Past 41,000 words, now. But I’m kind of at an impasse as to where, precisely, the narrative goes. So, how about a blog post? Let’s start off with a quote:
In the matter of reforming things, as distinct from deforming them, there is one plain and simple principle; a principle which will probably be called a paradox. There exists in such a case a certain institution or law; let us say, for the sake of simplicity, a fence or gate erected across a road. The more modern type of reformer goes gaily up to it and says, “I don’t see the use of this; let us clear it away.” To which the more intelligent type of reformer will do well to answer: “If you don’t see the use of it, I certainly won’t let you clear it away. Go away and think. Then, when you can come back and tell me that you do see the use of it, I may allow you to destroy it.”
This paradox rests on the most elementary common sense. The gate or fence did not grow there. It was not set up by somnambulists who built it in their sleep. It is highly improbable that it was put there by escaped lunatics who were for some reason loose in the street. Some person had some reason for thinking it would be a good thing for somebody. And until we know what the reason was, we really cannot judge whether the reason was reasonable. It is extremely probable that we have overlooked some whole aspect of the question, if something set up by human beings like ourselves seems to be entirely meaningless and mysterious. There are reformers who get over this difficulty by assuming that all their fathers were fools; but if that be so, we can only say that folly appears to be a hereditary disease. But the truth is that nobody has any business to destroy a social institution until he has really seen it as an historical institution. If he knows how it arose, and what purposes it was supposed to serve, he may really be able to say that they were bad purposes, or that they have since become bad purposes, or that they are purposes which are no longer served. But if he simply stares at the thing as a senseless monstrosity that has somehow sprung up in his path, it is he and not the traditionalist who is suffering from an illusion. – G K Chesterton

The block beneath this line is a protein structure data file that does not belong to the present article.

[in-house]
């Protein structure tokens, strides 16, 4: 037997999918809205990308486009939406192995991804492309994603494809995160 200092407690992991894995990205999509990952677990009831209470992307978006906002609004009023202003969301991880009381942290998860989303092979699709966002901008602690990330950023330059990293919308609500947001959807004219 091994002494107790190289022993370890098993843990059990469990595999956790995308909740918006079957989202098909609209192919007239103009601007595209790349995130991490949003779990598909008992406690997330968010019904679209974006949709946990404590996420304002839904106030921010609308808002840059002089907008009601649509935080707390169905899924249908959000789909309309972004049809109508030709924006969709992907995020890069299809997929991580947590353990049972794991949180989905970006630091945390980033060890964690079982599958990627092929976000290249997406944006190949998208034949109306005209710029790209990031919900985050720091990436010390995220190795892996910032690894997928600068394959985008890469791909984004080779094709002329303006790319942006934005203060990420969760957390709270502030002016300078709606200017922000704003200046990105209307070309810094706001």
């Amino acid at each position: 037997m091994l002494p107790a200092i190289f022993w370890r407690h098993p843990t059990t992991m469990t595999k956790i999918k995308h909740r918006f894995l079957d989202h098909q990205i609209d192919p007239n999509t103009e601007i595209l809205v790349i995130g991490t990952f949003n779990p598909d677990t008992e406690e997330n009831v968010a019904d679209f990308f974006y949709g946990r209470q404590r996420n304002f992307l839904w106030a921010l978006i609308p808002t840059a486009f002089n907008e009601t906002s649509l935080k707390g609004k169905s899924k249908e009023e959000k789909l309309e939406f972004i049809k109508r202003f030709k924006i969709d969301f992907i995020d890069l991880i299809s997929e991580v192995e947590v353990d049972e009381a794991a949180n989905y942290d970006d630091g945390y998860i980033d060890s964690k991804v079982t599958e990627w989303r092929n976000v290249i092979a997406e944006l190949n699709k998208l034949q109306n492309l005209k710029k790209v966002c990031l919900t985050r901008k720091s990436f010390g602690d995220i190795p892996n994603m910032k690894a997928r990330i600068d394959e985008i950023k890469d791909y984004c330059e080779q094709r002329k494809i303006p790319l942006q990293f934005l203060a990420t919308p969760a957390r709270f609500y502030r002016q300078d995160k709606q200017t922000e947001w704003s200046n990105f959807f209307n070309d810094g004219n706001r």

A huge amount of our problem is that for about the last 250 years, large numbers of people have insisted upon reforms when they are almost entirely ignorant of just how the current situation arose. I’d pay more attention, for instance, to their complaints about Capitalism if they knew what it was, and why it is here. I, too, have many complaints about the Capitalist system…but these are based upon understanding both the flaws and strengths of the system. Most people complaining about it have merely been told it is unfair and have never examined the assertion…meanwhile, they eagerly swallow the idea that Socialism is superior because they simply don’t know what has happened in Socialist nations.
Yet another Federal judge has decided that a judge should set immigration policy. I think all such moves will eventually be struck down by the Supreme Court. It is just absurd to think that a city or State can defy federal law on immigration matters. I’m a huge fan of local control – but immigration is not a local issue.
Reporter runs into some thugs during a protest and gets frightened. Meanwhile, not one TEA Party or Trumpster has ever done something like that. Odd that MSMers still go with the line that TEA Party and Trumpsters are a threat.
In case you missed the great boobs controversy on Social Media, Don Surber has a run-down on it. Mostly it was a cause of very, very funny jokes for hours yesterday. Naturally, as a Conservative I
refused to join in who am I kidding? I Tweeted out joke after joke.